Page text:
Role on the Wall
I love this strategy I learned years ago from the resource teacher at my school.
This is a great way to get students to think about perspective and the influences life puts on people. You can use this to develop characters when the students are writing, or when they are creating a drama. It also works very well for a reading strategy to get students to think about the characters as real people.
This was a lesson designed for Intermediate students by the resource teacher I worked with, but it could very easily be adapted for younger students. I started the lesson by giving a group of 5-6 students this picture.
To start with, we didn't discuss the picture at all, I just asked the students to recreate the picture in a tableau (Younger students will need some lessons on tableaus and maintain drama concentration for this to work) exactly as they saw it. I walked around and helped groups as needed. The groups practiced freezing and maintaining their concentration and then we had a gallery walk where each group remained frozen while the other students walked around and checked them out as if they were statues.
As a class we discussed what the picture could be about and most of the students understood that it was supposed to be Harriet Tubman leading a group of slaves to freedom. (I think a different picture would work better with younger students) We then talked about each person in the picture and what their role might be. As the students froze back into their tableaus I walked around and did a "tap in" tableau- I would tap a student on the shoulder, they would come to life and I would ask them a questions that they would answer in role. I asked things like, "What are you feeling?", "Where are you going?", "What are you thinking about?"
Don't worry!! We are getting to the role on the wall strategy!
I had the groups sit back down and displayed an outline of the picture we had used for the tableau. As a class we worked together as I first modelled the role on the wall strategy. Here is what we did together:
I highlighted the central, Harriet Tubman, figure and on the inside of the character we wrote down all the ideas that reflected who that character would be as a person, their characteristics, values, etc. According to www.bbc.co.uk a role on the wall diagram can include:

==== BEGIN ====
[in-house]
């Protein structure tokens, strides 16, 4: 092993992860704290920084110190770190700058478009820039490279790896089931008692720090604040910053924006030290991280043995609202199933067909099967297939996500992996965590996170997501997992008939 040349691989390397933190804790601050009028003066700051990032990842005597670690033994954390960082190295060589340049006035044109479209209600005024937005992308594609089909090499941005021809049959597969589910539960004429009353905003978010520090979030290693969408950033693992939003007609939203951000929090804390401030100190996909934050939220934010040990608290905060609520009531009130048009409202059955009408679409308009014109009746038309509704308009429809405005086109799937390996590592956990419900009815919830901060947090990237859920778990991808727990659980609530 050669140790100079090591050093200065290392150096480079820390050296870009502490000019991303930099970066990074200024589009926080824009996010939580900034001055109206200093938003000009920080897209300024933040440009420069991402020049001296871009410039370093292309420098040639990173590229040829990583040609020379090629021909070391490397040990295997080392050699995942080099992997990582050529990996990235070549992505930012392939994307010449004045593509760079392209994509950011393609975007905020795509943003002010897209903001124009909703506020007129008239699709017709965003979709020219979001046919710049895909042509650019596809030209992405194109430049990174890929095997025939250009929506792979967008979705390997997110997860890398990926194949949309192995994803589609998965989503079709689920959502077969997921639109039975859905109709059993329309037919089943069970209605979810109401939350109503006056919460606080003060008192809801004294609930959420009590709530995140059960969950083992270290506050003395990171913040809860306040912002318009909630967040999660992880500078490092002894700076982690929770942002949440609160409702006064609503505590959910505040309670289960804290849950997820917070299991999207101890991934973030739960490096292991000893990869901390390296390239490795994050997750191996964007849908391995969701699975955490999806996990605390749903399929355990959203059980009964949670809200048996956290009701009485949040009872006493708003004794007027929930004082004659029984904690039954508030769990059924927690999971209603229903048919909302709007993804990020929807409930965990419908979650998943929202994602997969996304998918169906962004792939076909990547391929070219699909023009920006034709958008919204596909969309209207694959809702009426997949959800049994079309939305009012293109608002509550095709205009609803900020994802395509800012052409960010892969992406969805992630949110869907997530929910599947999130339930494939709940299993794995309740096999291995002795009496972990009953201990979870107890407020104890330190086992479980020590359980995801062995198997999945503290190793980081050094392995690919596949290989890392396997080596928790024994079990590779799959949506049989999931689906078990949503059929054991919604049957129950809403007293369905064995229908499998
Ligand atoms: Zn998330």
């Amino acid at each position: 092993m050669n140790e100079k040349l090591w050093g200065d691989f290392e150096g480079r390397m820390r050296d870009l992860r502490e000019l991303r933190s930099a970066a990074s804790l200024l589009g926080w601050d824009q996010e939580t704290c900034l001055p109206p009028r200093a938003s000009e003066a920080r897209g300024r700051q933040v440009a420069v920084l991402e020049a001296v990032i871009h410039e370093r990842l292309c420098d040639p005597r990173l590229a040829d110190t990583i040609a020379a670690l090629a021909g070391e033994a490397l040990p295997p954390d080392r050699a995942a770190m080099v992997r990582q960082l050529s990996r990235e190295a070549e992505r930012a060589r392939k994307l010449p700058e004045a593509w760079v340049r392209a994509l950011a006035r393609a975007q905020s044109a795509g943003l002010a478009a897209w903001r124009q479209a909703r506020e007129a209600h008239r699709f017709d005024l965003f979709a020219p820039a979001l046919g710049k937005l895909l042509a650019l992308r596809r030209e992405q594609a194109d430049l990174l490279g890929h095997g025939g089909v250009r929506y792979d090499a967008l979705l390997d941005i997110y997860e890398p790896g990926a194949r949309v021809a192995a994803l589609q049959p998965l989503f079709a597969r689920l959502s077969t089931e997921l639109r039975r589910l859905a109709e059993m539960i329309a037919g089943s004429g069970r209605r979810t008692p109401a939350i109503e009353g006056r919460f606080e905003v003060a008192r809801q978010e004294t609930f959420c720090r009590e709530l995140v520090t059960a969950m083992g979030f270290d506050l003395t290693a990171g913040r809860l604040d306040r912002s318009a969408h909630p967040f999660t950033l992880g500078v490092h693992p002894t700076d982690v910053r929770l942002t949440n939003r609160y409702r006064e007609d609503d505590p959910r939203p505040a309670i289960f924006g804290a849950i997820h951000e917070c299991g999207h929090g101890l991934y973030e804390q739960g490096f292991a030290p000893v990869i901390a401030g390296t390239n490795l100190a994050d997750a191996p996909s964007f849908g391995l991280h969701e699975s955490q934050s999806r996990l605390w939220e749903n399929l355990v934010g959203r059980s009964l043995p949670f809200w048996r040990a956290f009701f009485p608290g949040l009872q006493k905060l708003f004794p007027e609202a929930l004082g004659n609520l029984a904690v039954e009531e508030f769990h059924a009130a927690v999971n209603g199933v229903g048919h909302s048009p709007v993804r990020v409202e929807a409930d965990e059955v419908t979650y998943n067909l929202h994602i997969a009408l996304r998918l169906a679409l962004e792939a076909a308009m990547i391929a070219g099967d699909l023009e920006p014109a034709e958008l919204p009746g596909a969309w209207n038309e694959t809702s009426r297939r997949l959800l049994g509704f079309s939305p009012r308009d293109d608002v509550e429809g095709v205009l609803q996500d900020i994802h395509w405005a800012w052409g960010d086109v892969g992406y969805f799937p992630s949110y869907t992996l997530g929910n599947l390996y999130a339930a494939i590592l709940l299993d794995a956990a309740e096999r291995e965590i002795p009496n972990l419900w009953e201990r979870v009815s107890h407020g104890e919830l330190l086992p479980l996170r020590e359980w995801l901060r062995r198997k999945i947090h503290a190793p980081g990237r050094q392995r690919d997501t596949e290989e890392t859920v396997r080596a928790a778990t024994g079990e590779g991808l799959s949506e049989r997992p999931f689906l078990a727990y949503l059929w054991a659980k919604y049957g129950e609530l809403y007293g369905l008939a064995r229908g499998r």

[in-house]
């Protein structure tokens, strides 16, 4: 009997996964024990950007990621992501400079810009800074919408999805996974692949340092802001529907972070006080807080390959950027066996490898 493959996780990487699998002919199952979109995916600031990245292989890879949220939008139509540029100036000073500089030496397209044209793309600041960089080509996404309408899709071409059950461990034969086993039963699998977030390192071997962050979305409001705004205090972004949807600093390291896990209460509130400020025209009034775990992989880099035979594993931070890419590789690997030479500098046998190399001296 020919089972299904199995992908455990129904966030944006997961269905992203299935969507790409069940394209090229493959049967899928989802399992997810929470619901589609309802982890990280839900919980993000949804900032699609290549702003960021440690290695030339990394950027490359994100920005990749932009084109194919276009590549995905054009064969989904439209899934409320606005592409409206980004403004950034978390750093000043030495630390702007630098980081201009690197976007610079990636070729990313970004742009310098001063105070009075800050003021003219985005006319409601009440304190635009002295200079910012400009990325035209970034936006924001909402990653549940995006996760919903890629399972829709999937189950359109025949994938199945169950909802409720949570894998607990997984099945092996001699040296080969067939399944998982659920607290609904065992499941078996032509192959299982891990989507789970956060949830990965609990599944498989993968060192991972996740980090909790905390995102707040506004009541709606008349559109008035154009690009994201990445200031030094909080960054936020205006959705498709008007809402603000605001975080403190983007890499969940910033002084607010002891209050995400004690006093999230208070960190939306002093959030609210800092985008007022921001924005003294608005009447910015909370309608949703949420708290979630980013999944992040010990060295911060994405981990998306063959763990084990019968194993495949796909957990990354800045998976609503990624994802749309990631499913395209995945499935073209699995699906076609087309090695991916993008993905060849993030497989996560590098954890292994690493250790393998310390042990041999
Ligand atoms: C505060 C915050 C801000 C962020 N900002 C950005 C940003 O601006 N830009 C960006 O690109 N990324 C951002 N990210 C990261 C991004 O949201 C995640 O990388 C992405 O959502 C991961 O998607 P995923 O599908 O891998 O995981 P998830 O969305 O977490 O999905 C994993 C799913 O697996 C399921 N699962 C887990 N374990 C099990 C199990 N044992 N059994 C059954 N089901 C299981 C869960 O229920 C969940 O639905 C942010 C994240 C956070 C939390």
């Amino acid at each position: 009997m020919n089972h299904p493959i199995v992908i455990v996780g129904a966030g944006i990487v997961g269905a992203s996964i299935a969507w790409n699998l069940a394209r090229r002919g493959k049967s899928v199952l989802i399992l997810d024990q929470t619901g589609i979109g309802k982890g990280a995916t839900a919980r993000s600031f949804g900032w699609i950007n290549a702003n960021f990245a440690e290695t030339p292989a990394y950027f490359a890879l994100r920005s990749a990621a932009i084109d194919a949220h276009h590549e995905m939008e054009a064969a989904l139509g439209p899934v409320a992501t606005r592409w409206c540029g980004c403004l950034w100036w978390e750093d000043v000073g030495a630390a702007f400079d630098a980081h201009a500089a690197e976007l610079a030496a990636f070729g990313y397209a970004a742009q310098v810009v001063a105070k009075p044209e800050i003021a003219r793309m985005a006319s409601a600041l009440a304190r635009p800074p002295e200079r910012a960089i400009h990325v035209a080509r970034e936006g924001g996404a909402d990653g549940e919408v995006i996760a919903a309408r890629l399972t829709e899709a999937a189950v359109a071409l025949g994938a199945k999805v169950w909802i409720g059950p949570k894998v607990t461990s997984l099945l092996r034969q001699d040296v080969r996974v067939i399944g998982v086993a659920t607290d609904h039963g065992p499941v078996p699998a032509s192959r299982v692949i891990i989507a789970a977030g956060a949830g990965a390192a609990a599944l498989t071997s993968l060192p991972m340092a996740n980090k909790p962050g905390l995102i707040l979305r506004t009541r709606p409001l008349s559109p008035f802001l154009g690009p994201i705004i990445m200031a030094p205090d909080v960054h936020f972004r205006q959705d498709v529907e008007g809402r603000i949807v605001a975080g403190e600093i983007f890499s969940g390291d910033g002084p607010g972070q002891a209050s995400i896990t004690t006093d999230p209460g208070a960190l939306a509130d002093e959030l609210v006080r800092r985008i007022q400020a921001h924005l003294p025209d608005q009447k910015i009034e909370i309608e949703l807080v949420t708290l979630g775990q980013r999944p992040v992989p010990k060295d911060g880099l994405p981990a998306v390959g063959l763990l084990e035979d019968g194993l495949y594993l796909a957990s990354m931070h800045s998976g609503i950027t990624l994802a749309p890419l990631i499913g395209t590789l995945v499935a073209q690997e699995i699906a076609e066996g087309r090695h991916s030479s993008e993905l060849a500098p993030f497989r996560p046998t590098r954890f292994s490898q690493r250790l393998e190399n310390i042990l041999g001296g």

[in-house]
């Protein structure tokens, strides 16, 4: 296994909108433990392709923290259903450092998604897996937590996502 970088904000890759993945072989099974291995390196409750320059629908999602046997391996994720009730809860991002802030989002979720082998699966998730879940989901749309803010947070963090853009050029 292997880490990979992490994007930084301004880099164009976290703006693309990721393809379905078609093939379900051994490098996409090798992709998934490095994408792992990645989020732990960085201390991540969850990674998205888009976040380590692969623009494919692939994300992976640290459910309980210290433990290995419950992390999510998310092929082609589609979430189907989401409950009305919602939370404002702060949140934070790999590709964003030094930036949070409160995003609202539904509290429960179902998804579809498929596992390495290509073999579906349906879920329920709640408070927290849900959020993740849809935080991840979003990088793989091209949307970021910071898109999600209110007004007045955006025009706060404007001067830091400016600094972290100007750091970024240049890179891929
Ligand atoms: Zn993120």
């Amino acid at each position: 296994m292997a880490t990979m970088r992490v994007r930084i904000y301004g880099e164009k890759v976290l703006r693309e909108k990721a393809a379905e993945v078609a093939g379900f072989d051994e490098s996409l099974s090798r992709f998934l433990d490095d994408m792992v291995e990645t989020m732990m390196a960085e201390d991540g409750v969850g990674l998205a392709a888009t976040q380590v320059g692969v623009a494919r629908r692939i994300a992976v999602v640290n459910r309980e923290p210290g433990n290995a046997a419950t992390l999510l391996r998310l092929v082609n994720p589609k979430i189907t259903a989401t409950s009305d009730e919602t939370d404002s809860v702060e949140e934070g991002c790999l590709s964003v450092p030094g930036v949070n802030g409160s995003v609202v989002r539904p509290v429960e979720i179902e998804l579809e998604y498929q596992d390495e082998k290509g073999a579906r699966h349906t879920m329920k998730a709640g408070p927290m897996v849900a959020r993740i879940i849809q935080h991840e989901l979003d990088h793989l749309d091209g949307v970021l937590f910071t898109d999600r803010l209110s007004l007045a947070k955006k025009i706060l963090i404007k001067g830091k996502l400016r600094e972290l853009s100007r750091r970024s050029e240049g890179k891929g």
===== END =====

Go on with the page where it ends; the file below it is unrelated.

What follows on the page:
- how the character feels about him/herself
- how the character feels about other people
- what other people think about the character
- his/her likes and dislikes
- his/her history
- his/her dreams or regrets
This information can be very detailed, or just jottings of single words that describe your character.
On the outside we brainstormed all the things that affected the character, outside influences, societal pressures, etc. I think it turned out rather well. Here is the example from my 2nd class. It's always interesting to me that that same activity can produce different results from 2 classes...fun.
The next step was to give each group an outline of the picture but with a different character highlighted!
I had the groups pass around their pages so the other groups could add ideas to it as well, and to get a look the ideas others had brainstormed. Then I took all the ideas and put them together on a single chart to display in the class for the rest of February and Black History Month.
I can't wait to use this strategy again! The possibilities are endless.
Last year I used this strategy as a pre-reading strategy with my grade 4s. We drew the outline of a Grade 4 student and did some brainstorming. We discussed how this person would feel on the first day of school and wrote down all their feelings on the inside of the body outline (nervous because they are at a new school, excited to see their friends again, sad that summer was over, etc). On the outside of the character we wrote down all things that influence how students feel on the first day (new school, new grade, new teacher, friend moved away, etc). Once we had done this we read "First Day Jitters" by Julie Danneberg.
It was great! The students were really excited that story had a twist at the end and we added new ideas to our chart. We then discussed how we can choose how we handle new situations and our excitement about school, etc!
Thinking about how I might use this strategy in the future I came up with the following ideas:
- character education- reading and discussing picture books related to the month's focus trait
i.e. The Giving Tree by Shel Silverstein- have the children brainstorm how the tree felt and what was causing the tree to feel that way
- cause and effect in a novel
- point of view
What are your ideas?
Role on the Wall
We just finished a unit on tableaux in my Grade 4 classes and I will be posting about how I taught this fabulous drama concept to my students, along with ideas for integrating with Social Studies soon. Keep an eye out for it.